My recent post Bad dreams

  4. sarahmo3w says:

    What a beautiful post. So sad that he has such horrible dreams, but lovely that he still comes to you for comfort. My daughter has been having difficulty dropping off to sleep lately and likes me to sit outside her room. It seems strange when she's 8, but we do what we can to look after her children, however old they are.
    My recent post Silent Sunday 11.5.14

    • Tara says:

      Oh Sarah, that's so horrid. We had something similar with Dan when he was 8 (as I mentioned in my reply to Expat Mum's comment above). He was so afraid he'd have a bad dream he found it really hard to go to sleep and constantly kept calling me back into his room so I was around. He listened to a hypnotherapy relaxation track from another blogger and it totally helped him after a few days. He went back to dropping off at the drop of a hat like before! Really worth a try. Ours was from Dawn at @The_Moiderer
      My recent post Bad dreams

      • sarahmo3w says:

        Thanks very much, that's really good to know about the hypnotherapy relaxation. Amazingly she went straight to sleep last night, which never happens on a Sunday!
        My recent post SORN

  5. Aww, love this. With my eldest at 11, I know what you mean. I once told him to never stop asking for cuddle in bed, and to this day, he still remembers…and still asks, thankfully x
    My recent post pump i’r penwythnos #2

  6. hljd says:

    Oh bless. Lovely post x

  7. Susan Mann says:

    Such a lovely post. Other than the tiredness I love my during the night chats with my oldest. Bad dreams aren’t nice though x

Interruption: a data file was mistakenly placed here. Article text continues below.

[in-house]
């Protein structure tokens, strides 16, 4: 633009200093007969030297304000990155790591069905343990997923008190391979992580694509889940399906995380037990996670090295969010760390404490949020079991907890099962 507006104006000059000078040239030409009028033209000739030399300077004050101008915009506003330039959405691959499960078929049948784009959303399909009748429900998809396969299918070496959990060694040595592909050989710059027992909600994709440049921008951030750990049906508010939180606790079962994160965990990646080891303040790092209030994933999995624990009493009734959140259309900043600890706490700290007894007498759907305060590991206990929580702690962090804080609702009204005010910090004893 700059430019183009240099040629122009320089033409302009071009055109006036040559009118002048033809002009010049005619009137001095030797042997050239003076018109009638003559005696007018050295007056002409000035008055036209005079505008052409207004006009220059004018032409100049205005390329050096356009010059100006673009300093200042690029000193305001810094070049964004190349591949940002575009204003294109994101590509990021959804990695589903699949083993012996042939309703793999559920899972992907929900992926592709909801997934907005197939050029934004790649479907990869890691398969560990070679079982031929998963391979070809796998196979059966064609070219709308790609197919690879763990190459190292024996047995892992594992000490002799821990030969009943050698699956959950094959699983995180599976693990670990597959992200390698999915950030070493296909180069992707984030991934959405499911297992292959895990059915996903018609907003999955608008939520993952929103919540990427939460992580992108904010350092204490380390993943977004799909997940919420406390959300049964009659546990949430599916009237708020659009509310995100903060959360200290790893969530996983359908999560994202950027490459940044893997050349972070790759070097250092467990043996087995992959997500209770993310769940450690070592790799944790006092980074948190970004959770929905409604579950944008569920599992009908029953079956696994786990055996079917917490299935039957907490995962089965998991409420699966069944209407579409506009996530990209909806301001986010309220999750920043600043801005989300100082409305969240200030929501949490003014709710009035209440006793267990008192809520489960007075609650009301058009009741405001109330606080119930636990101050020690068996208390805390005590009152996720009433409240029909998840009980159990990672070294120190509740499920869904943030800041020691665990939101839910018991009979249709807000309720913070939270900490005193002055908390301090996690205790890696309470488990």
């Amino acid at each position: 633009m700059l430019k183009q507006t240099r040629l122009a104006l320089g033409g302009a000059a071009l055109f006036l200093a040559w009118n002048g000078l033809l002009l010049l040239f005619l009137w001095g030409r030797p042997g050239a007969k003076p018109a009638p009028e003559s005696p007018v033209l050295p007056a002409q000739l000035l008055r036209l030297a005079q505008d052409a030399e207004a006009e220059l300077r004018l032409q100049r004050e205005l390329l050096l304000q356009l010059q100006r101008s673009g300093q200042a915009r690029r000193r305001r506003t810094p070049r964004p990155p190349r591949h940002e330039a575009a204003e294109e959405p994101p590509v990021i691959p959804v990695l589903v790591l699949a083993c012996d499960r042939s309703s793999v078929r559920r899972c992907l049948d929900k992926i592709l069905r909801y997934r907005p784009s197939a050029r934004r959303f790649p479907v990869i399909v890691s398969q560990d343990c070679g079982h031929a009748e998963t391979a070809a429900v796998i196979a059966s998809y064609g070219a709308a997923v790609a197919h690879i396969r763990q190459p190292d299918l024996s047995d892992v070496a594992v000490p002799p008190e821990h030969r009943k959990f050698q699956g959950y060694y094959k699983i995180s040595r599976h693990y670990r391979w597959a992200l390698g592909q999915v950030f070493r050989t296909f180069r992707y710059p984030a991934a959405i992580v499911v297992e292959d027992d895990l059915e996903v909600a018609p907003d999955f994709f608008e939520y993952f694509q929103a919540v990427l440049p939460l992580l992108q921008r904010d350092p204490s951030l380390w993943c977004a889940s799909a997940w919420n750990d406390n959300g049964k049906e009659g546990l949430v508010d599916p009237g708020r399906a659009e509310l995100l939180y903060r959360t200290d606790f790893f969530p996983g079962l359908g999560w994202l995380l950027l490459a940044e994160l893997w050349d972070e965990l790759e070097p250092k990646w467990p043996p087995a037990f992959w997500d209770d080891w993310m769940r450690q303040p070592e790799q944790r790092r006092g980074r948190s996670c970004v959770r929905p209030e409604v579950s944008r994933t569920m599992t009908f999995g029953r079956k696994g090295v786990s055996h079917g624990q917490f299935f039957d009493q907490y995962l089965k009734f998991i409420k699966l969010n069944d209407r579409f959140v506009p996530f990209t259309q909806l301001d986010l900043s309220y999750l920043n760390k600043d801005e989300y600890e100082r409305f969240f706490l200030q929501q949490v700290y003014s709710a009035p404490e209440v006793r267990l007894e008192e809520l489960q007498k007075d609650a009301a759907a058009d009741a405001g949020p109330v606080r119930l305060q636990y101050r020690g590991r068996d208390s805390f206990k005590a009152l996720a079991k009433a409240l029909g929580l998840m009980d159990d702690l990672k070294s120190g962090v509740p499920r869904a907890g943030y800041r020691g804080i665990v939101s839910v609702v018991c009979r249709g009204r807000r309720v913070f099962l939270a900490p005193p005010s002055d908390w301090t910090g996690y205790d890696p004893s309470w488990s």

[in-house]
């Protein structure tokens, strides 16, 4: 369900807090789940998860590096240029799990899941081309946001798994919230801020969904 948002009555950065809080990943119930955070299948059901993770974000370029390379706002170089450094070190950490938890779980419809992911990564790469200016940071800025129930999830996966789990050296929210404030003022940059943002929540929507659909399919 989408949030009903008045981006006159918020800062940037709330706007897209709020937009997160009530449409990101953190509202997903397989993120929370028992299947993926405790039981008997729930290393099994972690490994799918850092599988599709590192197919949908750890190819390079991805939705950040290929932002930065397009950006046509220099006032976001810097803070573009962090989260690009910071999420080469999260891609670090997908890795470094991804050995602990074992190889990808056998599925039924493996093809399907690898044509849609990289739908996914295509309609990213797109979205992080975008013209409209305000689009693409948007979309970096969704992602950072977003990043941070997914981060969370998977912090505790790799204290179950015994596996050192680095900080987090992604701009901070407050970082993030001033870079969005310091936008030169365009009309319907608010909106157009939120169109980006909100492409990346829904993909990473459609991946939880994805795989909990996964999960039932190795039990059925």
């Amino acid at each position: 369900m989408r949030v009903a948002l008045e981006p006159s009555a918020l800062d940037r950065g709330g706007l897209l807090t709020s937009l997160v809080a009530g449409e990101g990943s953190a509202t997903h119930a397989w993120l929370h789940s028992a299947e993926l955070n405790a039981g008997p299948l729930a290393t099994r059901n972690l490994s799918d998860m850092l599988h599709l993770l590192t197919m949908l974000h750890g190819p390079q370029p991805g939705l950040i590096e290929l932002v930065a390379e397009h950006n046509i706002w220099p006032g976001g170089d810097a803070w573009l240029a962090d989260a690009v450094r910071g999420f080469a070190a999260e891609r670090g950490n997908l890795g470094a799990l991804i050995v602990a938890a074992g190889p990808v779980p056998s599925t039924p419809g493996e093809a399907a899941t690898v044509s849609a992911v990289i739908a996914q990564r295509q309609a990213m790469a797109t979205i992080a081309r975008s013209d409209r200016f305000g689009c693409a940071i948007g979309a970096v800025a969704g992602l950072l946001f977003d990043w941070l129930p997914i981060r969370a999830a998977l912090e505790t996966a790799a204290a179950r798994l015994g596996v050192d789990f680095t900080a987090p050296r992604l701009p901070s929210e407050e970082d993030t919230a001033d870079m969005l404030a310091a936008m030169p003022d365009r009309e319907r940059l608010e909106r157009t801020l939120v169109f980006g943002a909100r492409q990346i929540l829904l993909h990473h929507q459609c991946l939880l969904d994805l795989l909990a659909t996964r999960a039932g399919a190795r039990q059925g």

8. jessicamilln says:

    My youngest son is 13 and recently broke his finger playing cricket. He said nothing at school because he's not a 'wuss' apparently. He refused painkillers when the nurse in A&E suggested he should take some.

    But when his big brother upsets him by calling him names…and the teenager in him takes the slightest insult all too personally. All he needs from me is to listen to him, while he retells something that to me sounds irritatingly trivial and repetitively familiar and that I really don't want to hear again. Because, he says, along with a hug, it makes him feel better.

    I sincerely hope I can still perform the magic of being able to comfort him when it gets much more serious as he gets older too.

  9. EmmaK says:

    What a great post. They are times you can't get back and, hopefully, will make you closer with your children as they get older.

  10. So beautifully written and very poignant x

  11. Lovely post. They do need us at times, and I don't think that will ever change – whatever stage of life they are at x

  12. Tanita says:

    Oh my goodness. This post really touched me. What lucky children you have. What a lovely mum you are, keep loving your children the way you do, they are very privileged to have you as their mother (and guide) through their life journey.